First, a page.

People at Saratoga
The events of the battles of Saratoga brought thousands of strangers to the once peaceful farmlands along the Hudson River. Essentially two good sized “cities” moved into the area.
British General John Burgoyne’s army arrived with some 7500 British regulars, German Auxiliary Troops, Loyal Americans, Canadian militia and small contingents of Native Americans. The impact of such a mobile army, including headquarters, officer and troop tents, weapons, cooking and baking areas, hospital, artillery, pack animals and more, engulfed an area about one square mile, from Freeman’s Farm north and west to the Great Redoubt.
American forces were numerically superior - approximately 8500 troops in September grew to almost 12,000 by the second battle in October 1777. They too dominated an area about one square mile, which was located south of the British camps in an area called Bemis Heights. Commanded by Major General Horatio Gates, the American forces included New Englanders, New Yorkers, Virginians, Marylanders, Pennsylvanians, Native Americans, Canadians, French volunteers and one Pole-Thaddeus Kosciusko. Women and children accompanied both armies, sharing the hardships and dangers that army life presented.
Local inhabitants reacted in various ways to this occurrence. Some like patriot John Neilson packed up their possessions and removed their families from harm’s way. Others, like farmer John Freeman and his twelve year-old-son Thomas, elected to stay and fight for their beliefs: Freeman and his son serving with a contingent of Loyalists in Burgoyne’s army.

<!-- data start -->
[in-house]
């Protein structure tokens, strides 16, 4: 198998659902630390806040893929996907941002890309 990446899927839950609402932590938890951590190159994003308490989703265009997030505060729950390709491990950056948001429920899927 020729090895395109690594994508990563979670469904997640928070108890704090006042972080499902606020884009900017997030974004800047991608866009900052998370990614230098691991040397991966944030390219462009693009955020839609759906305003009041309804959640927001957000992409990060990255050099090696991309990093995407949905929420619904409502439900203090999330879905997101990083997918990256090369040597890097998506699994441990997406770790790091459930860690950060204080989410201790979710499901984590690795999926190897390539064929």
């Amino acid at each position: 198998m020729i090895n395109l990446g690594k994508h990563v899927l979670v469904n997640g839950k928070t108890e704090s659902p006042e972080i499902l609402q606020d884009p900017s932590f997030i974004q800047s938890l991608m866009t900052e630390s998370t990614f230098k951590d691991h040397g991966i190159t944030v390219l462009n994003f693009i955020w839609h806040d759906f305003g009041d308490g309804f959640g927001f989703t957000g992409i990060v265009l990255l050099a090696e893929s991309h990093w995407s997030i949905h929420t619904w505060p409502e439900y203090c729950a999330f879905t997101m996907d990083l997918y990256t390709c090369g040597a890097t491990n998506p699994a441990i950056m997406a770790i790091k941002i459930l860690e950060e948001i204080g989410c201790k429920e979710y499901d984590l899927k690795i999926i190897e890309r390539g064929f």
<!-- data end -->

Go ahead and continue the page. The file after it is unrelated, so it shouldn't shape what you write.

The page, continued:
For farmers, the impact of the armies’ presence on their land was devastating. Many acres of trees were felled to be used in fortifications or utilized as fuel. Crops, gardens and hayfields were used or trampled by the troops. John Neilson, whose farm was an American mid-level headquarters, suffered losses of crops, hay and many hundreds of feet of fences. John Freeman’s farm would be in the crossfire of both battles and irretrievably lost with Burgoyne’s retreat.
Following the surrender, Burgoyne’s British and German troops were forced to march back to Boston. Some were later interned, many sailed back to Great Britain under the promise they would not fight in the war again and some drifted into the countryside and became new Americans. Gates’ Continentals were dispatched to George Washington’s forces in Pennsylvania, just in time to spend a grueling winter at Valley Forge.
The War for Independence would have six more years of uncertainty and danger for local inhabitants. Some, like John Neilson would improve his farm, be elevated to an officer’s rank in the local militia and raise a family on his very prosperous farm. Others were far less fortunate: John Freeman, having lost his farm, lived with his family as refugees along the shores of Lake Champlain. In 1778, John, his wife and most of their children died from smallpox.
The preceding information was provided by the staff at the Saratoga National Historical Park.